Clinginess often stems from insecurity; clingy people usually want to be liked. At first, having a friend who always wants to hang out might make you feel flattered. However, this type of friend can be toxic if they make you feel bad for doing things without them or constantly ask you for reassurance.
Your friends don’t have to approve of everything you do, and vice versa. But criticizing your lifestyle choices, appearance, or opinions are warning signs of a toxic friendship.
For example, it’s normal for friends to have different tastes in music or clothes, but judgmental comments like “You have zero taste in music” or “You always pick unflattering outfits” are hurtful and destructive. True friends do not judge you for what you like or who you are.
If one of your friends is seriously concerned because they think you are making a bad decision, they should raise it in a sensitive way while making it clear that they respect your right to make your own choices.
User friends hang out with you or keep in touch because you make their life easier in some way. The most obvious type of user friend is someone who gets you to pay for everything, but user friends might also take advantage of:
- Your business contacts. They might ask you to network on their behalf and get them a job in your company.
- Your sympathy. For example, they may use you as a therapist.
- Your social network. They may befriend you only because you know someone they want to date.
- Your company. A user friend may only want to hang out when they are single. When they get a boyfriend or girlfriend or make friends they think are “cooler,” they might disappear. Friends that ditch you when they start a new relationship are not true friends.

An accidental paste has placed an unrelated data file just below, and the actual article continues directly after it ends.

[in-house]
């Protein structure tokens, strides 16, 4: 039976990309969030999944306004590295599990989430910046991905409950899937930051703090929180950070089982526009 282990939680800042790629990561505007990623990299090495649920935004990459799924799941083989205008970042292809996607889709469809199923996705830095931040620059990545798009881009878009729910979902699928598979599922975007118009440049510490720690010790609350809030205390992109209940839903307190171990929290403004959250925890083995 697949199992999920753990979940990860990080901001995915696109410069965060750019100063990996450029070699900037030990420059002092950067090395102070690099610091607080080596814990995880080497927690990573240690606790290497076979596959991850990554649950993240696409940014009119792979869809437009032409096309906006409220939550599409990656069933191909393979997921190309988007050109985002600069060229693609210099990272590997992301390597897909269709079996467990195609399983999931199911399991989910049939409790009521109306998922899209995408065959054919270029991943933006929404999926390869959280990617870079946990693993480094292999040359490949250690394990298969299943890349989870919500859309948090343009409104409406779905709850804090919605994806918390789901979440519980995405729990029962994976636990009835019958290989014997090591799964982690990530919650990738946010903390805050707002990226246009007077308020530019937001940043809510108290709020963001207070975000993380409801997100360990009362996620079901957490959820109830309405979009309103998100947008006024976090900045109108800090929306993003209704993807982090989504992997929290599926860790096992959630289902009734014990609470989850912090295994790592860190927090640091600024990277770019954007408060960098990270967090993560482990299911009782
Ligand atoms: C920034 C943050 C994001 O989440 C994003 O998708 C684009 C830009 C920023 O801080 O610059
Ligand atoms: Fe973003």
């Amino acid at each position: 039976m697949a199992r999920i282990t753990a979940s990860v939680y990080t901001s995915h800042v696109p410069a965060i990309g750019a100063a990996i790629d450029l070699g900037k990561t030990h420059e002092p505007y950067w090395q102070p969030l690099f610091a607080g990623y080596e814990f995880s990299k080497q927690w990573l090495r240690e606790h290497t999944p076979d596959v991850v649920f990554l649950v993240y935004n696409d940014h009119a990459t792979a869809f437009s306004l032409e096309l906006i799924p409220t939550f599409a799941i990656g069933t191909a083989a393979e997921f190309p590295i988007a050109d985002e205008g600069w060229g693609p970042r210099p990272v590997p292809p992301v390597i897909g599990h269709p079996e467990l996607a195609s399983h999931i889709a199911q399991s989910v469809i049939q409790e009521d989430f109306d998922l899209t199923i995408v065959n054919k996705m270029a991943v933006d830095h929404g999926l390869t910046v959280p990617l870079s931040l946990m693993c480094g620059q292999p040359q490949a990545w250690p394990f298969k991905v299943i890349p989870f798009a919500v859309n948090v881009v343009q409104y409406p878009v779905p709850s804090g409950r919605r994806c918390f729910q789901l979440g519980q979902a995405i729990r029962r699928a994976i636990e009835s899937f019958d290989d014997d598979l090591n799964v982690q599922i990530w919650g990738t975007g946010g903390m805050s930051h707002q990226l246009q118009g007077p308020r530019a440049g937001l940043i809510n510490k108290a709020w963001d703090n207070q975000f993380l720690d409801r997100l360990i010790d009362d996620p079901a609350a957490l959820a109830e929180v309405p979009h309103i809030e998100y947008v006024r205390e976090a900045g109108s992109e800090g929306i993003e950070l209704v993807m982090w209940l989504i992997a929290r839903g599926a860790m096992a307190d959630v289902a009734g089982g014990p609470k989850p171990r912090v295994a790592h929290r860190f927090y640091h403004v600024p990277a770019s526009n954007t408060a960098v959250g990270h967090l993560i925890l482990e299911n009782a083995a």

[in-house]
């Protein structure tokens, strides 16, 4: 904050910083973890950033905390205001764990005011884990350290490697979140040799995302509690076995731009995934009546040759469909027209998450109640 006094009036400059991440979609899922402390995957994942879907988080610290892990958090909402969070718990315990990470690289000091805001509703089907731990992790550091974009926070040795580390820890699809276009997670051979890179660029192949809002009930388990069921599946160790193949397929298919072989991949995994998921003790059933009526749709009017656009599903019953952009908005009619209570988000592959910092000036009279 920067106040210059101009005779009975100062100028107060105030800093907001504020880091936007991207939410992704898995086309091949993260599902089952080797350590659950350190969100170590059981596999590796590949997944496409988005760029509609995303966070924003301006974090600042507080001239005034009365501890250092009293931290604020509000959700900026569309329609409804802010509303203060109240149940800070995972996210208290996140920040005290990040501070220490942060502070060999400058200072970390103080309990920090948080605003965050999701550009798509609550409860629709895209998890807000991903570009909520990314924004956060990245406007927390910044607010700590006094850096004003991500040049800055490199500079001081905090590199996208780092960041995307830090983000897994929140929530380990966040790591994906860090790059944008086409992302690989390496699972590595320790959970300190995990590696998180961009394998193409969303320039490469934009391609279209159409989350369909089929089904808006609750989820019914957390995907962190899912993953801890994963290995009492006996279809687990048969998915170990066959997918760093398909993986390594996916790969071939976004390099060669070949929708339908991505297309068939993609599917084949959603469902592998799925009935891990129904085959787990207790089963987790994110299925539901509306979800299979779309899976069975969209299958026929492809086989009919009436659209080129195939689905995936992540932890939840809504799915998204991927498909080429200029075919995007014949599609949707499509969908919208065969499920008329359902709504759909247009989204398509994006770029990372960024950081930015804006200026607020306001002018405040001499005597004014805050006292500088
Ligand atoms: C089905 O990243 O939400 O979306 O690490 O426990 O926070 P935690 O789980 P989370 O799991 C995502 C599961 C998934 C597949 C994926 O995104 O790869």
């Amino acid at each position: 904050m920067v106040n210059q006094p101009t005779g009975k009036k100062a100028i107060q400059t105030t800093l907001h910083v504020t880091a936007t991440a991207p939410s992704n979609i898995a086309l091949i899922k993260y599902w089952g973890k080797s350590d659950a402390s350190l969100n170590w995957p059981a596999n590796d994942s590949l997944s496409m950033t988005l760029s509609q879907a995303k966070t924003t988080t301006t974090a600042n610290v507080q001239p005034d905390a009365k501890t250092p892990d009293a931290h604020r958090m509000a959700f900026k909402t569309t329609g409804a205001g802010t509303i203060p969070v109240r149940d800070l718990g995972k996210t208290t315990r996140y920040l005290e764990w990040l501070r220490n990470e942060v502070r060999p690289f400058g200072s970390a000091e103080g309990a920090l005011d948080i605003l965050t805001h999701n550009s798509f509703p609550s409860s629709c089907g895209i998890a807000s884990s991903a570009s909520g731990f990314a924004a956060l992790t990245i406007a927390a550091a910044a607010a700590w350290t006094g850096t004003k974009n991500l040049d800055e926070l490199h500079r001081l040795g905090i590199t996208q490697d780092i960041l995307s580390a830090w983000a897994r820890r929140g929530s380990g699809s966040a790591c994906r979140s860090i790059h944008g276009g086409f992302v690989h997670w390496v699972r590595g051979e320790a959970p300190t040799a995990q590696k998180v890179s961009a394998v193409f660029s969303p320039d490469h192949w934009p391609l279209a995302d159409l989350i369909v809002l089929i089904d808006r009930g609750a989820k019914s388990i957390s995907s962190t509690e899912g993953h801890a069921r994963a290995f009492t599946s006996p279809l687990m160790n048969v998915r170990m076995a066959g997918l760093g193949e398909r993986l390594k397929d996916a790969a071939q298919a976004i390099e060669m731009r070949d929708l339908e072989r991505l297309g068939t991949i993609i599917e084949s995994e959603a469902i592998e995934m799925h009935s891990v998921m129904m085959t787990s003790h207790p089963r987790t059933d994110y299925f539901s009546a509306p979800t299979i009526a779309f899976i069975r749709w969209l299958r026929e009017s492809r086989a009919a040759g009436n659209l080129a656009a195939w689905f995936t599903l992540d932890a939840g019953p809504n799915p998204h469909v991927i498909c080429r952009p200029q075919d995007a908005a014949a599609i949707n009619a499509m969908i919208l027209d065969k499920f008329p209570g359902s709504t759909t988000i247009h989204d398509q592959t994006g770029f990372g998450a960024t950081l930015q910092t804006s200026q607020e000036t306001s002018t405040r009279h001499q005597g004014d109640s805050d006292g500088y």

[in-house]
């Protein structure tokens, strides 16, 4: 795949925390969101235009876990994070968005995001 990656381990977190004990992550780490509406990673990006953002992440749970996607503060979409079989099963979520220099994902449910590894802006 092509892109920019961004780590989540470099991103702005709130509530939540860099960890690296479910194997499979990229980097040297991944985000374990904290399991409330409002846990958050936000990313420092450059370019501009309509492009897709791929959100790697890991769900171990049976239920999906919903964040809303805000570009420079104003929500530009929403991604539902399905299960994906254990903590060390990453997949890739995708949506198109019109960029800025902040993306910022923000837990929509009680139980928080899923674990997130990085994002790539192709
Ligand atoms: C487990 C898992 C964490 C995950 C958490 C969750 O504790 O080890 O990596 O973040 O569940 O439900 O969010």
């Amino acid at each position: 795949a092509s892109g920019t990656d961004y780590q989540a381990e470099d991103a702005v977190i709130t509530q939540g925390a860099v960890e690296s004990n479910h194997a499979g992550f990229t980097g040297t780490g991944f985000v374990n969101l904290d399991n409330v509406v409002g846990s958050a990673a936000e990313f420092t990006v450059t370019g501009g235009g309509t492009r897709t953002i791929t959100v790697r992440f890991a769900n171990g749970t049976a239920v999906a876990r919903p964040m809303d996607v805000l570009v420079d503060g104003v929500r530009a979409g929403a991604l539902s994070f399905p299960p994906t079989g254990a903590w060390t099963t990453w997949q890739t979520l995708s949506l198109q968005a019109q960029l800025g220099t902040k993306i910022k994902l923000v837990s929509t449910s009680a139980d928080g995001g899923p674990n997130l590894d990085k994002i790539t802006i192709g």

It’s normal for friends to offer suggestions and advice, but if your friend tries to control your day-to-day life, they are toxic. Controlling friends often ignore boundaries, which can leave you feeling spied upon, pressured, or anxious. For example, they might read your text messages without permission or try to control who you hang out with.
Some people always seem to be in the middle of a personal crisis. They can spend hours talking about their problems and tend to blow everything out of proportion.
Dramatic friends are usually poor listeners because they are too focused on their latest problem to pause and catch up with your life. They might ask you for advice with no intention of following it and make the same mistakes again and again, which can leave you feeling drained. If their drama takes up a lot of your time and energy, they are toxic.
Passive-aggressive friends can’t—or won’t—discuss issues directly. Instead, they resort to hints to signal that they are unhappy. For example, a passive-aggressive person may sigh and say, “Oh, I’m fine,” when in reality, they are angry or upset. This kind of communication is a sign of an unhealthy relationship because it means you can’t address important problems.